head shot of Kris Britton

Kris Britton (’99, MBA ’19)

By Kris Britton (’99, MBA 2019)

Kris Britton is the CEO of Lucky Dog Volleyball, the official championship event merchandiser for USA Volleyball.  Based in Greensboro, NC, the firm is 100% owned and operated by women.  Kris volunteers with NCCJ Triad, a non-profit organization committed to fighting bias, bigotry and racism. 

The year 2020 has presented Americans with a deep political divide, a deadly pandemic and nationwide protests of racial injustice.   As chants of “Black Lives Matter” echo across the nation, executives have scurried to issue carefully crafted public statements and company-wide emails that admonish racism and pledge support for the black community.  As the CEO of Lucky Dog Volleyball, a small championship event merchandiser for USA Volleyball, I wanted to create a plan to align our business activities with anti-racism by addressing any policies and practices that lead to racial disparities, before issuing any statements of support.  I wanted to ensure we were poised to walk the walk.  Not doing so would have felt inauthentic.

In his book How to Be an Antiracist, Ibram Kendi distinguishes “not racist” from anti-racist, as a function of action or inaction.  Simply being “not racist,” according to the author is not enough, as it doesn’t address the systematic inequalities created by racist policies.  Anti-racism, by contrast, involves actively addressing policies that lead to racial inequities.  In order for Lucky Dog to become anti-racist, I felt that our staff needed to first discuss issues of race explicitly.  How could we effectively perform the tasks of becoming an anti-racist organization if we couldn’t first discuss racism as individuals who have been impacted differently by the social inequities it produced?  The often uncomfortable conversations that resulted have become the building blocks for our journey towards becoming an anti-racist firm.

While discussing race in the workplace can be intimidating, the benefits are worth the grapple.  At Lucky Dog, we live by a few guidelines that help make these conversations more meaningful and a bit easier to manage.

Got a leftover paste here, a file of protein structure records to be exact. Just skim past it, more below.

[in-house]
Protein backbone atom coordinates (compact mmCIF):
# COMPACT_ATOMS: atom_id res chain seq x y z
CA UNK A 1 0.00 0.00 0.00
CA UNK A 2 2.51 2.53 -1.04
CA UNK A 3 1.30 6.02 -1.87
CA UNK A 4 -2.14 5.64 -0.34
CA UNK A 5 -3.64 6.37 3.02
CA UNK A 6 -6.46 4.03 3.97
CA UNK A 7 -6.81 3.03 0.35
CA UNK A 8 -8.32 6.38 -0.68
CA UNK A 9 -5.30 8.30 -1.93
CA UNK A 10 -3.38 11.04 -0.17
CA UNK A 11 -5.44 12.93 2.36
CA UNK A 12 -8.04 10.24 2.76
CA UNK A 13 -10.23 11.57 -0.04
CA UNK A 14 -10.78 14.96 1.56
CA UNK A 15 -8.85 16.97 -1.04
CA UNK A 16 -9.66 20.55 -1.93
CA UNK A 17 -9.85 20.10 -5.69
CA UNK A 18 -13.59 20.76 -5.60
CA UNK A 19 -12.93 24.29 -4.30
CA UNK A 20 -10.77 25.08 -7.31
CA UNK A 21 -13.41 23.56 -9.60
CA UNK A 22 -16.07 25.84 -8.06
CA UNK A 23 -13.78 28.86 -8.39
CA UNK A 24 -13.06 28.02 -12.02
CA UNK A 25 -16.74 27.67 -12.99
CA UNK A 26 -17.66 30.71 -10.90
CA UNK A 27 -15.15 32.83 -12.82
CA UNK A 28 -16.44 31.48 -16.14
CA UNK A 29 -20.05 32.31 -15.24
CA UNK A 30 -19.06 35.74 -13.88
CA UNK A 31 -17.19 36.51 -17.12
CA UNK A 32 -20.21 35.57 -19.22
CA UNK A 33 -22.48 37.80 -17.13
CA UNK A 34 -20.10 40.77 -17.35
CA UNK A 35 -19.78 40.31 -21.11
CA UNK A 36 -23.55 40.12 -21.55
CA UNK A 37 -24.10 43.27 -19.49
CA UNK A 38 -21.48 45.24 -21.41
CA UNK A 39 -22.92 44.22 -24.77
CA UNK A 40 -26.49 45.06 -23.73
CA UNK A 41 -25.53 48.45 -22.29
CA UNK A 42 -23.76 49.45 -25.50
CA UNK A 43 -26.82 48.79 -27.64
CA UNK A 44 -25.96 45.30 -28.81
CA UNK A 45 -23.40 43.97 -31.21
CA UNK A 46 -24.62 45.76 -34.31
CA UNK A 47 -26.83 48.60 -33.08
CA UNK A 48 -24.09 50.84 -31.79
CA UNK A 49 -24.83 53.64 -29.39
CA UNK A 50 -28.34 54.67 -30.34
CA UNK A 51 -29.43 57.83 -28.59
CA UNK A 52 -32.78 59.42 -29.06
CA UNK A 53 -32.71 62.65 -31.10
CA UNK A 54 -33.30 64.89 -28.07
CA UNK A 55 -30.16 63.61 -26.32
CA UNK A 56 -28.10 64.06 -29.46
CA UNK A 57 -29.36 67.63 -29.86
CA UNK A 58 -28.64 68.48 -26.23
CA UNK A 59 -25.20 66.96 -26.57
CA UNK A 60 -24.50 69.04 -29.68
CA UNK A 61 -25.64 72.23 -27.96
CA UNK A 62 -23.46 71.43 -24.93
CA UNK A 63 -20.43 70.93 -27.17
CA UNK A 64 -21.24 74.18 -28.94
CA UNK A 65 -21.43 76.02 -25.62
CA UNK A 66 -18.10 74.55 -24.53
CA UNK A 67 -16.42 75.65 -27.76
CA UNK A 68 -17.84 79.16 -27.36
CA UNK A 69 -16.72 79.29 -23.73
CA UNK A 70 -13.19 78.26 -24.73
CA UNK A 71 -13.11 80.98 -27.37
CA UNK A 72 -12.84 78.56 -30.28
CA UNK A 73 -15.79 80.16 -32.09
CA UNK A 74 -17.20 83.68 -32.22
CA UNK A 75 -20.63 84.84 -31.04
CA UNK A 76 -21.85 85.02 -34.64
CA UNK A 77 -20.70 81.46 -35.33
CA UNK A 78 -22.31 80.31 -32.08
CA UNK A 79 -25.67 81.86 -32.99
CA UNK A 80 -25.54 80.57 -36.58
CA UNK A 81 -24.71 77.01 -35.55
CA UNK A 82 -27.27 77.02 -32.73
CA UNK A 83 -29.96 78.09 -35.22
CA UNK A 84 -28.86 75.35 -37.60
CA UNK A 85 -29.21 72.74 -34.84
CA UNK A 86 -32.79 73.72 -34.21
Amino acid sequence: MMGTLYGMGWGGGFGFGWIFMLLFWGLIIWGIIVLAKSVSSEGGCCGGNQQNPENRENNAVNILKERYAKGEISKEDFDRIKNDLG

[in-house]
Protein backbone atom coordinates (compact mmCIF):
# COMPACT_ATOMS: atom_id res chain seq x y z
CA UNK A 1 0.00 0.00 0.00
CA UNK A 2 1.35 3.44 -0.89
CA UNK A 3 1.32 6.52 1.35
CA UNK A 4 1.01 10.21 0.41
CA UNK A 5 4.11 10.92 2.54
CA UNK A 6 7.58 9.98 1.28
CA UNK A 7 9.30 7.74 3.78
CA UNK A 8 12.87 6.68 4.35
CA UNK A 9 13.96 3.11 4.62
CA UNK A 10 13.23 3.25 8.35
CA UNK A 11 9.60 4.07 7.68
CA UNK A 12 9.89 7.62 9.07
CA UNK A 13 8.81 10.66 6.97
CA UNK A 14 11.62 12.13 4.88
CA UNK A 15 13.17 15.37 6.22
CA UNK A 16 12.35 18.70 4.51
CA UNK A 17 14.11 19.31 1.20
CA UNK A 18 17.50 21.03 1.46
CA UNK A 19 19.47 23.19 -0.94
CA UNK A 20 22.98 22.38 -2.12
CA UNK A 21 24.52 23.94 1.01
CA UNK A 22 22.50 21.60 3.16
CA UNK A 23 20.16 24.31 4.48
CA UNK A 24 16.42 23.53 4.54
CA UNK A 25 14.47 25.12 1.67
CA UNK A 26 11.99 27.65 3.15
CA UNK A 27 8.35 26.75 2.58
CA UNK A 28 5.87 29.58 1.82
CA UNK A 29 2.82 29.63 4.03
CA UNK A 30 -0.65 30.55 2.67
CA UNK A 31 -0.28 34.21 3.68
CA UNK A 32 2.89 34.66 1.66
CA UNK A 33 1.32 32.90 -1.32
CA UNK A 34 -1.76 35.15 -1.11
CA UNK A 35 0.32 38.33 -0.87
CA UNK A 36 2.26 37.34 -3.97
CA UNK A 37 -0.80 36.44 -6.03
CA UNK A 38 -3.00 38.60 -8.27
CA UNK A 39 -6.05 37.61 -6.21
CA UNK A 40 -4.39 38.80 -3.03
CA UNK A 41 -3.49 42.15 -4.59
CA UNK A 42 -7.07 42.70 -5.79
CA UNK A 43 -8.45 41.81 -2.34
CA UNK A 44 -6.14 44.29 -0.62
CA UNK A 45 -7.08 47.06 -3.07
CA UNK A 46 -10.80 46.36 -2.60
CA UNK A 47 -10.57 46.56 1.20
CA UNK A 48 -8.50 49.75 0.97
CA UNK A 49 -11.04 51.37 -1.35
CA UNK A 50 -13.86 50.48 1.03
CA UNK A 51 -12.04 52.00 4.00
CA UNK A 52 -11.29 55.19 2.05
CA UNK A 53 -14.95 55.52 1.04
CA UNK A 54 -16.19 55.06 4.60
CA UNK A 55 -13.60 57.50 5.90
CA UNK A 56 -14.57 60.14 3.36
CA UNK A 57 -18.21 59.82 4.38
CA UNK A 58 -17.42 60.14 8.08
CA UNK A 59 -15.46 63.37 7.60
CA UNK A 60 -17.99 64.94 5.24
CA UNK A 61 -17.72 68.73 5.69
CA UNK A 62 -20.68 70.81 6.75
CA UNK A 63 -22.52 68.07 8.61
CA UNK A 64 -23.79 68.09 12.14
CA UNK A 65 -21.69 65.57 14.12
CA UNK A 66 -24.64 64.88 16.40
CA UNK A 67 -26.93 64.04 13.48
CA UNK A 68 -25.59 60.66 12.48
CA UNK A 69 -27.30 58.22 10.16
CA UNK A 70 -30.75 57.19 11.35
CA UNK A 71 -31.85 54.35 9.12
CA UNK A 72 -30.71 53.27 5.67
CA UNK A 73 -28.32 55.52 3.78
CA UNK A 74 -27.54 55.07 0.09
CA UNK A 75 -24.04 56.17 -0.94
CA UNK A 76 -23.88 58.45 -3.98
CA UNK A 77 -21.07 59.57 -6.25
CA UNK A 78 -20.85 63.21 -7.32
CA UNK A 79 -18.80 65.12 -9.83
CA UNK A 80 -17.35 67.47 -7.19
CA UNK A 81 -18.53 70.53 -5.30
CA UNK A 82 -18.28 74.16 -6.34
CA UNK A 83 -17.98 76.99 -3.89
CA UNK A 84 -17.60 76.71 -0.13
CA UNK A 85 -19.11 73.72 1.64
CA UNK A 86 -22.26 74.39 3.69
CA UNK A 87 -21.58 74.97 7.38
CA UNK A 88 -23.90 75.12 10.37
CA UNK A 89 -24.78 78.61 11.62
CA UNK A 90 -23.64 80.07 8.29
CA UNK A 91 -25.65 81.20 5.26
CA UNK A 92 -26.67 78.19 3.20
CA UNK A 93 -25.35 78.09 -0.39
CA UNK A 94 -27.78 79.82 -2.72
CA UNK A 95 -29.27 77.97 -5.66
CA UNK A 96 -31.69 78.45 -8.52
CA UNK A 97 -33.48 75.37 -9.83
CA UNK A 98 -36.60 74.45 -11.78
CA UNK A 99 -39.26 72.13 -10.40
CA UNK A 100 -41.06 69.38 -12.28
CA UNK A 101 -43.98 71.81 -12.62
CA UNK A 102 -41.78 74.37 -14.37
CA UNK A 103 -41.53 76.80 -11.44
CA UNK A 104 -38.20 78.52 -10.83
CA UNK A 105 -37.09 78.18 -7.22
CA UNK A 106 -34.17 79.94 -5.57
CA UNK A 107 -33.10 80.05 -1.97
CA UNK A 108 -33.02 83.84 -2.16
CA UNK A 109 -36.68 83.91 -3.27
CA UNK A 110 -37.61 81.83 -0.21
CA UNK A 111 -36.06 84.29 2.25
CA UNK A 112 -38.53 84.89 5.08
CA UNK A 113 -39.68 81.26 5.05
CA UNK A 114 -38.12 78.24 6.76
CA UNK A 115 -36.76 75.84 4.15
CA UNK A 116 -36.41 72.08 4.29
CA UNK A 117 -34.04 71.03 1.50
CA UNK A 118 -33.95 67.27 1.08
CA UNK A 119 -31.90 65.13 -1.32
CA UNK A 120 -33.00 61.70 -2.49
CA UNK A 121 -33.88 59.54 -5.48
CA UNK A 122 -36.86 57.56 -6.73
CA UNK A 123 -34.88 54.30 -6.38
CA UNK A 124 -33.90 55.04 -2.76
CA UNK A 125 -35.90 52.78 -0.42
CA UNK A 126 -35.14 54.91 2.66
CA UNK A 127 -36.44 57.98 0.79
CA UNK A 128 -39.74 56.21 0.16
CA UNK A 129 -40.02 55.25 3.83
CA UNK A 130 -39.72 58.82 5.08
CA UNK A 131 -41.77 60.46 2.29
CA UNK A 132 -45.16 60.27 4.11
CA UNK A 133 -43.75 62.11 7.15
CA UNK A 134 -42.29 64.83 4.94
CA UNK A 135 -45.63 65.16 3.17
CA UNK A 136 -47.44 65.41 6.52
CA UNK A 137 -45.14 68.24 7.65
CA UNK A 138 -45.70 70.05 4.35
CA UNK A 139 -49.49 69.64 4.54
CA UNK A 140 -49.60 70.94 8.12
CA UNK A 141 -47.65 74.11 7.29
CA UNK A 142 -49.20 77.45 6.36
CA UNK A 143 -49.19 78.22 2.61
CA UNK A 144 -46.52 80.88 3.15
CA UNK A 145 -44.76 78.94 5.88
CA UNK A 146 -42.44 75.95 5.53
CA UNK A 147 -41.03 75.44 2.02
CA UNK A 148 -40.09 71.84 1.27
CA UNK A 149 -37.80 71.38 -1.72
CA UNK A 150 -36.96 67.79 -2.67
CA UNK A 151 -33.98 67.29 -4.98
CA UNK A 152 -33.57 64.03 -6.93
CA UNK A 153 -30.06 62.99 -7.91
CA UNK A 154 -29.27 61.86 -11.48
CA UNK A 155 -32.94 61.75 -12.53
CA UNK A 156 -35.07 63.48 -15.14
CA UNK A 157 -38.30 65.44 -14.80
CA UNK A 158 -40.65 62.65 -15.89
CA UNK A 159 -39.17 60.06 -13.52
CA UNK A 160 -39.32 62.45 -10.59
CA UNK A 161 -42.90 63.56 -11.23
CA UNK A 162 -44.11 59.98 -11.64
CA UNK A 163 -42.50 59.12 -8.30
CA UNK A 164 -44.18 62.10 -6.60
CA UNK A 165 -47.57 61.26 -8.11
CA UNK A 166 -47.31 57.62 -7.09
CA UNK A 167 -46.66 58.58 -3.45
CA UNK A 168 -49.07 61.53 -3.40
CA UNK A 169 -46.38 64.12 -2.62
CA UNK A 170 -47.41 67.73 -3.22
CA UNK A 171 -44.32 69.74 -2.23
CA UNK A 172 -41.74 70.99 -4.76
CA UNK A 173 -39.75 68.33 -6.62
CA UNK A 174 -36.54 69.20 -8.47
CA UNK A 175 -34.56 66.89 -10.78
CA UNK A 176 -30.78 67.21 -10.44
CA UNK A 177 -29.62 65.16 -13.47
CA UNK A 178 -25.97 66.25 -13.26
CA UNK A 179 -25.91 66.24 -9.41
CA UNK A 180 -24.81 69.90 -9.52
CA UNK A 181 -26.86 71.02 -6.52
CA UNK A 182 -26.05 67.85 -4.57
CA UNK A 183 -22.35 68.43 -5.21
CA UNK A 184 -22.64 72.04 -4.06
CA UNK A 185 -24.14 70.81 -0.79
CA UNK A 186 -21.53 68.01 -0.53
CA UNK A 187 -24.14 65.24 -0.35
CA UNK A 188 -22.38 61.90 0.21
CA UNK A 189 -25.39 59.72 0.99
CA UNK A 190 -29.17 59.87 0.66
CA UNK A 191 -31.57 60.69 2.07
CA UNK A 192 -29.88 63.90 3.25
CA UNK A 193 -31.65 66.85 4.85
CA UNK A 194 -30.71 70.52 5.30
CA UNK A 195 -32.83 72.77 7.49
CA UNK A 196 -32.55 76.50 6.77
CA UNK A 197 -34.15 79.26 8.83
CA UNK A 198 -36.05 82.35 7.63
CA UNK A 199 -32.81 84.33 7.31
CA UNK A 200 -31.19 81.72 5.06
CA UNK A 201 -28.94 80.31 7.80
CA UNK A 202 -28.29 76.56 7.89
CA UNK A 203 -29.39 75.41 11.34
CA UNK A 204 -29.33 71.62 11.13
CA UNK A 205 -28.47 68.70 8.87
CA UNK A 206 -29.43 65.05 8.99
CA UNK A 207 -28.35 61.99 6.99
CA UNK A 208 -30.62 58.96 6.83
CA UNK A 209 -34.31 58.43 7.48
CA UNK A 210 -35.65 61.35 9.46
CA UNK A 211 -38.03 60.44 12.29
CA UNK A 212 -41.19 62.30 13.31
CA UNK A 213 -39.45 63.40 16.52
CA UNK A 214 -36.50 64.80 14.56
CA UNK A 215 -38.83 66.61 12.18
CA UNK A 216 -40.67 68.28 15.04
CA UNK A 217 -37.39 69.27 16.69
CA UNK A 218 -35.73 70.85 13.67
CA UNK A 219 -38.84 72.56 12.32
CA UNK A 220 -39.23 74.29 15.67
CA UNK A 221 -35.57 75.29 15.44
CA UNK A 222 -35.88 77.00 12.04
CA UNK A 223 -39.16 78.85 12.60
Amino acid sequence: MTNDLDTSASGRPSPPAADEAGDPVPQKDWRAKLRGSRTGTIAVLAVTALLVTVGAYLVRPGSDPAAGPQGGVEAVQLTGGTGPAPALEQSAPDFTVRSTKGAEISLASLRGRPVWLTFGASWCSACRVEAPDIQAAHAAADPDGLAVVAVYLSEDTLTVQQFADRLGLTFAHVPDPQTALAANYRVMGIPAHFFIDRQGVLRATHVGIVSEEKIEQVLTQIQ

Start From Within

We each began by working from the inside out.  This required each employee to self-reflect and identify their own biases, ignorance and racism.  The first couple of weeks was reserved for individual exploration and assessment.  It is easier to admit your short-comings to yourself before disclosing them in a group setting.

Customized Starting Points

We each spent time with the resources that resonated with us individually.  One staff member took Harvard’s implicit bias test and began reading Debbie Irving’s Waking Up White.  Another staffer delved into Emmanuel Acho’s video series Uncomfortable Conversations with a Black Man and then began Robin DiAngelo’s White Fragility.  I personally listened to Kendi’s How to Be an Antiracist on Audible during my morning runs.  This customized approach allowed each of us to begin our work from our individual contexts.  We meet weekly and discuss our insights and epiphanies.  The information sharing is both informative and inspiring.  Allowing people to select their resources makes the journey more relevant and impactful.

Professional & Personal Curiosity

We question everything about ourselves and others.  This requires creating a safe space for people to ask questions in a space free of judgment.  We invite curiosity by encouraging each other to “ask me anything.”  Then we answer those questions thoughtfully, careful not to judge the question nor the answer.

Guilt Has No Home Here

We are constantly looking to improve, which means we often identify our shortcomings.  We give our deficiencies the attention they require, but we don’t allow guilt to rule us.  It’s okay to acknowledge our disappointment in ourselves, but we recognize that operating in guilt leads to inefficiency.  We forgive ourselves and each other and pledge to get better.

What’s Next For Lucky Dog?

While we are in the process of crafting a corporate statement that inspires with words of solidarity, our actions will become the true measure of our anti-racist support.